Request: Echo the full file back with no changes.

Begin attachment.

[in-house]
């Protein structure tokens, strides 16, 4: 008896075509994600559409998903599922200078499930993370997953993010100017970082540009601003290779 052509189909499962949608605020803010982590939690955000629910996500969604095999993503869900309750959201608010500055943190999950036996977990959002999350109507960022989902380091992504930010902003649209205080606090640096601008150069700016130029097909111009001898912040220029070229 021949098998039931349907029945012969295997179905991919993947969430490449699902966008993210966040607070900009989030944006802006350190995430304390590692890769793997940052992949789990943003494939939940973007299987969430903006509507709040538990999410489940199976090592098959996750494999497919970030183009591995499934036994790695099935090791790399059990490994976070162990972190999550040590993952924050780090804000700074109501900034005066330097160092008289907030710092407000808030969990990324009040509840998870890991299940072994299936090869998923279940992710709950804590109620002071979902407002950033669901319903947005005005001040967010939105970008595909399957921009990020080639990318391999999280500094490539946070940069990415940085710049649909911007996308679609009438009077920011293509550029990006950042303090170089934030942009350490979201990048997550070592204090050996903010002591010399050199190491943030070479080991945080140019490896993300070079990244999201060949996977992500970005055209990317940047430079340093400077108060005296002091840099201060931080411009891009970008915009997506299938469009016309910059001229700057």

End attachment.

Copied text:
[in-house]
């Protein structure tokens, strides 16, 4: 008896075509994600559409998903599922200078499930993370997953993010100017970082540009601003290779 052509189909499962949608605020803010982590939690955000629910996500969604095999993503869900309750959201608010500055943190999950036996977990959002999350109507960022989902380091992504930010902003649209205080606090640096601008150069700016130029097909111009001898912040220029070229 021949098998039931349907029945012969295997179905991919993947969430490449699902966008993210966040607070900009989030944006802006350190995430304390590692890769793997940052992949789990943003494939939940973007299987969430903006509507709040538990999410489940199976090592098959996750494999497919970030183009591995499934036994790695099935090791790399059990490994976070162990972190999550040590993952924050780090804000700074109501900034005066330097160092008289907030710092407000808030969990990324009040509840998870890991299940072994299936090869998923279940992710709950804590109620002071979902407002950033669901319903947005005005001040967010939105970008595909399957921009990020080639990318391999999280500094490539946070940069990415940085710049649909911007996308679609009438009077920011293509550029990006950042303090170089934030942009350490979201990048997550070592204090050996903010002591010399050199190491943030070479080991945080140019490896993300070079990244999201060949996977992500970005055209990317940047430079340093400077108060005296002091840099201060931080411009891009970008915009997506299938469009016309910059001229700057």